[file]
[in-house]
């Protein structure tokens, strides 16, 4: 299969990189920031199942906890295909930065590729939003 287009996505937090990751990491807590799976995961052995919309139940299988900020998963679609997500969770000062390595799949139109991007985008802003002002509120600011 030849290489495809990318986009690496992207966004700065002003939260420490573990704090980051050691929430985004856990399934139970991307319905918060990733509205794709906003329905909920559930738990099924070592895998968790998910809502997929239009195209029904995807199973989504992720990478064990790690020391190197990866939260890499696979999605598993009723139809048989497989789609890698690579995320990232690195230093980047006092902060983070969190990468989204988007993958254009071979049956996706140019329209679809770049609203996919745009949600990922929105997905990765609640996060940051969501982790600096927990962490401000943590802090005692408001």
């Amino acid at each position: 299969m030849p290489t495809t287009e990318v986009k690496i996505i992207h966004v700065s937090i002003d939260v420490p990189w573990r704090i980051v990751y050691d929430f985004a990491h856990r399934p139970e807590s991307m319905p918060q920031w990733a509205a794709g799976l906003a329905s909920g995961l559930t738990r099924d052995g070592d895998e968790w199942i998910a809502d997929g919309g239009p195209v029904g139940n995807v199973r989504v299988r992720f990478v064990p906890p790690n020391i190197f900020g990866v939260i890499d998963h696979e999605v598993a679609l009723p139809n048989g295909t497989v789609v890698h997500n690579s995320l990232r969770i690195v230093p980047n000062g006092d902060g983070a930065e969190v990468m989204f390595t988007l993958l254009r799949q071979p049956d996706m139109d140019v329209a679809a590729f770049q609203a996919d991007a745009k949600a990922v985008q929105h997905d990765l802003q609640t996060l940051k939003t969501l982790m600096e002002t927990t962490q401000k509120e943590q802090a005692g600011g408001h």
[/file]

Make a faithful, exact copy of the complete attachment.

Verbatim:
[in-house]
């Protein structure tokens, strides 16, 4: 299969990189920031199942906890295909930065590729939003 287009996505937090990751990491807590799976995961052995919309139940299988900020998963679609997500969770000062390595799949139109991007985008802003002002509120600011 030849290489495809990318986009690496992207966004700065002003939260420490573990704090980051050691929430985004856990399934139970991307319905918060990733509205794709906003329905909920559930738990099924070592895998968790998910809502997929239009195209029904995807199973989504992720990478064990790690020391190197990866939260890499696979999605598993009723139809048989497989789609890698690579995320990232690195230093980047006092902060983070969190990468989204988007993958254009071979049956996706140019329209679809770049609203996919745009949600990922929105997905990765609640996060940051969501982790600096927990962490401000943590802090005692408001």
């Amino acid at each position: 299969m030849p290489t495809t287009e990318v986009k690496i996505i992207h966004v700065s937090i002003d939260v420490p990189w573990r704090i980051v990751y050691d929430f985004a990491h856990r399934p139970e807590s991307m319905p918060q920031w990733a509205a794709g799976l906003a329905s909920g995961l559930t738990r099924d052995g070592d895998e968790w199942i998910a809502d997929g919309g239009p195209v029904g139940n995807v199973r989504v299988r992720f990478v064990p906890p790690n020391i190197f900020g990866v939260i890499d998963h696979e999605v598993a679609l009723p139809n048989g295909t497989v789609v890698h997500n690579s995320l990232r969770i690195v230093p980047n000062g006092d902060g983070a930065e969190v990468m989204f390595t988007l993958l254009r799949q071979p049956d996706m139109d140019v329209a679809a590729f770049q609203a996919d991007a745009k949600a990922v985008q929105h997905d990765l802003q609640t996060l940051k939003t969501l982790m600096e002002t927990t962490q401000k509120e943590q802090a005692g600011g408001h």